I generally use centre-weighted metering, and occasionally partial or spot, but almost never evaluative, because I've found the camera is more "consistent" in how it meters a scene with those modes. What I mean is, with modes such as centre-weighted, if you look at a scene and think about how much of it is bright and how much is dark, and the distribution of light and dark across the frame, you have a pretty good idea of the camera is going to "see" the scene (regardless of where you've placed the AF point) when it selects exposure settings, and therefore a pretty good idea of how much (if any) exposure compensation you want to dial in to get the exposure you have in mind. With evaluative metering, the camera tries to be more "intelligent" in analysing the frame and anticipating what is likely to be a "good" exposure for the scene ... which can be great on those occasions when it "thinks" about the scene in the same way you do, but makes it harder to anticipate how the camera will necessarily meter a scene because it doesn't always think about the scene in the way you do ... and can mean even a small change in composition - or moving the AF point - sometimes causes the camera to select substantially different exposure settings because the camera has interpreted the scene quite differently.

(I should add I haven't given really looked into metering modes in years, so I stand to be corrected if anything has changed significantly in more recent times.)
If you move the AF point on a R, the exposure change, it changes differently based on the mode. However, most importantly, you may focus on infinity when the subject is 5 ft away.

Try it with your R and see.
 

jd7

EOS 7D MK II
Feb 3, 2013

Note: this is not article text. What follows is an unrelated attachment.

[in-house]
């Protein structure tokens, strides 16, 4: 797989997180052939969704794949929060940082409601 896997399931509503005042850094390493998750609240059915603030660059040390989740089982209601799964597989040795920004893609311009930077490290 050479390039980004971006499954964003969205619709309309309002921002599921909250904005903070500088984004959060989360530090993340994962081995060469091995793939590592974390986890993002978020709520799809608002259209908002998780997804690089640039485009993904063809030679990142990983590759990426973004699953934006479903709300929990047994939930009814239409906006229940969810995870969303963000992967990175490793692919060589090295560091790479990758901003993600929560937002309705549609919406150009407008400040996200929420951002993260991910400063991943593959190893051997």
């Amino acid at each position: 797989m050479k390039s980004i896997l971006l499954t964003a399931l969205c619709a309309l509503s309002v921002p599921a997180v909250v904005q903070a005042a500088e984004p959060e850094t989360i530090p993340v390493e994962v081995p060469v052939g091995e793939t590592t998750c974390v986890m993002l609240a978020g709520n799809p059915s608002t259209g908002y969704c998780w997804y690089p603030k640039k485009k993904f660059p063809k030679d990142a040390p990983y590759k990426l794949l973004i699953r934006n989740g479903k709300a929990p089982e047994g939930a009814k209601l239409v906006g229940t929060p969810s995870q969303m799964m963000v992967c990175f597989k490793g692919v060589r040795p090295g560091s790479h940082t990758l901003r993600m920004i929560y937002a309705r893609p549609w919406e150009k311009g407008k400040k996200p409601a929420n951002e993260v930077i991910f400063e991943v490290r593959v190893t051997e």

722
92
If you move the AF point on a R, the exposure change, it changes differently based on the mode. However, most importantly, you may focus on infinity when the subject is 5 ft away.

Try it with your R and see.
I'd be happy to try it with an EOS R, but I'm afraid I don't own one :)

Can I double-check - you are saying that on the EOS R, the AF point effects exposure settings even when in centre-weighted average and partial auto-exposure modes, is that correct? If so, I'm surprised, but there you go!

I will have to put my 6DII in live view on a tripod, with centre-weighted auto-exposure (or partial or spot), and see if the camera changes exposure settings if I move the AF point but otherwise don't touch the composition. I assume the 6DII in live view will behave similarly to how the EOS R behaves, although of course that may not be a valid assumption!

EDIT: For whatever it may be worth, I just did a quick test with my 6DII in live view, using centre-weighted auto-exposure. AF was set to "live 1 point". So long as I did not move the camera, the camera chose the same exposure settings regardless of whether I put the AF point on an object which was near or far, or an object which was light or dark.
 
Last edited:
  • Like
Reactions: stevelee

Mt Spokane Photography

I post too Much on Here!!
Mar 25, 2011
15,409
668
I'd be happy to try it with an EOS R, but I'm afraid I don't own one :)

Can I double-check - you are saying that on the EOS R, the AF point effects exposure settings even when in centre-weighted average and partial auto-exposure modes, is that correct? If so, I'm surprised, but there you go!